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Tag Archives: golf

The Connection between Confidence and Passion

Whenever an individual experiences a glimpse of their full potential, an infusion of confidence emerges.  If this stretch continues for an extended period of time, passion is conceived to ignite future possibilities.  A recent example is my son Daniel, who shot one under par through a five hole stretch early last golf season.  When his chip for birdie lipped out on the hardest hole, excitement, hope and promise entered Daniel’s mind.  A few days later, during a spring break trip, Daniel stayed up past midnight, talking about his endless potential in golf.

Set your mind and keep focused habitually on the things above [the heavenly things], not on things that are on the earth [which have only temporal value]. For you died [to this world], and your [new, real] life is hidden with Christ in God. When Christ, who is our life, appears, then you also will appear with Him in glory, Colossians 3:2-4.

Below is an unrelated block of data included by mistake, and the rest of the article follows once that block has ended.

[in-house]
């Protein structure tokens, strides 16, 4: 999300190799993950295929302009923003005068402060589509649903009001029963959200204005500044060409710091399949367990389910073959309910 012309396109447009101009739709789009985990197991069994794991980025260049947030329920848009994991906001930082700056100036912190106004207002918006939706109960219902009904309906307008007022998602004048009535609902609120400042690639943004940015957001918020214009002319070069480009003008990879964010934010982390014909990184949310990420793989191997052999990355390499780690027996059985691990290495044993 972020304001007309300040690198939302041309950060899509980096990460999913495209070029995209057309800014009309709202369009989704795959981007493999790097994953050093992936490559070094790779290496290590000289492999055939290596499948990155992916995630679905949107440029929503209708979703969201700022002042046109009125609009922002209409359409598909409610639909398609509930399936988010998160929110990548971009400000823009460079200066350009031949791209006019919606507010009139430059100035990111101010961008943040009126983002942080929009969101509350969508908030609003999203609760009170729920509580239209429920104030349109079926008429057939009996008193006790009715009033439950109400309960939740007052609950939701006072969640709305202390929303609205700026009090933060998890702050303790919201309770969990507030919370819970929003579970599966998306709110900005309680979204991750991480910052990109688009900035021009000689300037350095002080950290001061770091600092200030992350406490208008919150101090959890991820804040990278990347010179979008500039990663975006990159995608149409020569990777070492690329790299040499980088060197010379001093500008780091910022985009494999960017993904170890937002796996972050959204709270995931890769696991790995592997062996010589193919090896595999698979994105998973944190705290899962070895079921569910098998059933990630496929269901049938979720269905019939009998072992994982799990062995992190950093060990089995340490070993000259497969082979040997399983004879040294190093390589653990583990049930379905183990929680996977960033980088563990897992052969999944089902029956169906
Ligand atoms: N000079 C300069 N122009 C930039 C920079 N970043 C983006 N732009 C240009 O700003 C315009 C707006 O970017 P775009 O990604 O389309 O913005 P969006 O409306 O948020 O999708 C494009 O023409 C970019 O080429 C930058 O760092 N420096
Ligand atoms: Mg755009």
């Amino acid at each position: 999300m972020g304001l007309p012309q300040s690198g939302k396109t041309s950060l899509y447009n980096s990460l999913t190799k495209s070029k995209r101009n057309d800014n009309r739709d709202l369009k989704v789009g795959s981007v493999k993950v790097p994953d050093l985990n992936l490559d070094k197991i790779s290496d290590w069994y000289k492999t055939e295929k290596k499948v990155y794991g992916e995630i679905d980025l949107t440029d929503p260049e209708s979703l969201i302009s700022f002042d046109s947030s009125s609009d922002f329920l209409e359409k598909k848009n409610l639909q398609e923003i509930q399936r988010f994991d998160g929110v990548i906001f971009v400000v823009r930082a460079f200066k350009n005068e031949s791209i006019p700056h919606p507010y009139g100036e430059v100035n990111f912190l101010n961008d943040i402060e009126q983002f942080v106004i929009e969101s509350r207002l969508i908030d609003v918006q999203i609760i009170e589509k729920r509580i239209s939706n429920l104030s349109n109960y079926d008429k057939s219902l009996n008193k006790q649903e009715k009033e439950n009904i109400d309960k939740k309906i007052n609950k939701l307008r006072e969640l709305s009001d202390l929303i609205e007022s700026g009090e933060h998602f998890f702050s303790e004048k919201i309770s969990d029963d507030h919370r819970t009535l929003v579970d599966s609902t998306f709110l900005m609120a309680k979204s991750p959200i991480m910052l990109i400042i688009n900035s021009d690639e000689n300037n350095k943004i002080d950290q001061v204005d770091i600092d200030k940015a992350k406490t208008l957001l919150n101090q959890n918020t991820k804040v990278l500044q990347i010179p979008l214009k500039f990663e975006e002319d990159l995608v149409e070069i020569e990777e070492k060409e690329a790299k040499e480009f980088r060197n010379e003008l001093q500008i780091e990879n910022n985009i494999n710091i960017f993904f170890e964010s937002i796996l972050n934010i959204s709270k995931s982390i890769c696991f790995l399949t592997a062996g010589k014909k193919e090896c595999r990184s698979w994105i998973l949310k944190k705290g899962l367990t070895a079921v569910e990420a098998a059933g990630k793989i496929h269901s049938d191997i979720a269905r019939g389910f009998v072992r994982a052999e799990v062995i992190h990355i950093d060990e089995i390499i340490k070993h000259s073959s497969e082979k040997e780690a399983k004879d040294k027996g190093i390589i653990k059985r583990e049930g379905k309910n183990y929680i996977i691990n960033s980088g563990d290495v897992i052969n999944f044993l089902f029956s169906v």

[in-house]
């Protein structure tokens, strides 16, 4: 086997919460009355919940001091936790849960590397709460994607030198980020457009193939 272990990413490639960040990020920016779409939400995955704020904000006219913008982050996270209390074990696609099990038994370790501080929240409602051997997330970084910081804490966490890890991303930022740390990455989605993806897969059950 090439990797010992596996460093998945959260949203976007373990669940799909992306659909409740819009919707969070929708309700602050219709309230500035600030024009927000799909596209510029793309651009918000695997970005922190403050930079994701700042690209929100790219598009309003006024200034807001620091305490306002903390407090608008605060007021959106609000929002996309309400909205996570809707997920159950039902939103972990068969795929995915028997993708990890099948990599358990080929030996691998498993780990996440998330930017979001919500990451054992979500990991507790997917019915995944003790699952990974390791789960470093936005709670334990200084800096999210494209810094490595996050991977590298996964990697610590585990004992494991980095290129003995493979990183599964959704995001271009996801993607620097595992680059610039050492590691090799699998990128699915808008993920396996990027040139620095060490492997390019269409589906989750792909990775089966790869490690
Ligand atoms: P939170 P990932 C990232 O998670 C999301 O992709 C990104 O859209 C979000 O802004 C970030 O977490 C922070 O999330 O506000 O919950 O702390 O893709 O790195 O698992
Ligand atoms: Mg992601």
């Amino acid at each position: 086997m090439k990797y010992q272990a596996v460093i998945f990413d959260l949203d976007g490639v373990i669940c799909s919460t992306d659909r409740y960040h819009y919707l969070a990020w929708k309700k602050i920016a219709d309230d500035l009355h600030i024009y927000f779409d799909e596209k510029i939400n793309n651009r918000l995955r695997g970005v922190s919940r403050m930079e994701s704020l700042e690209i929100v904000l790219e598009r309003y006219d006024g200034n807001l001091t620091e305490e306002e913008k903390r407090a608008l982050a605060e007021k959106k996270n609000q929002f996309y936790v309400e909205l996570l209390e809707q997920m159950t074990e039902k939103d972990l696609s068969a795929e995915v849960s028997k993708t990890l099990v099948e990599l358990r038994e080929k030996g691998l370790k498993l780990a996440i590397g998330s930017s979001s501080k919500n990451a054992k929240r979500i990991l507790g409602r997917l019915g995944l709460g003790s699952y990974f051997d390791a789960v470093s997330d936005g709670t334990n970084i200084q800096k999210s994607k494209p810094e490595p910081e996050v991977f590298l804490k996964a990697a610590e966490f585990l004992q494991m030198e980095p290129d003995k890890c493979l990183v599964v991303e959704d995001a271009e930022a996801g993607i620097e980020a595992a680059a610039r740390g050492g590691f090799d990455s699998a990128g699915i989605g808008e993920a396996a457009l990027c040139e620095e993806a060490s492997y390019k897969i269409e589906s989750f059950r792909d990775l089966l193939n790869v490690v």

Unfortunately, golf is like life, it can be cruel at times, leaving you lost as if you have never played this game before.  After a few embarrassing weeks on the course, confidence and passion left Daniel as quickly as it arrived.  As I look at my own life, I am going through a similar stage.  As I approach my 50th birthday, I have put most of my time and energy into writing.  When I endure numerous rejections with few signs of progress, I question if it’s worth continuing to write.  As my mind participates in a tug of war like the song Should I Stay or Should I Go, my inner confidence and passion has deflated.

Whatever you do [no matter what it is] in word or deed, do everything in the name of the Lord Jesus [and in dependence on Him], giving thanks to God the Father through Him, Colossians 3:17.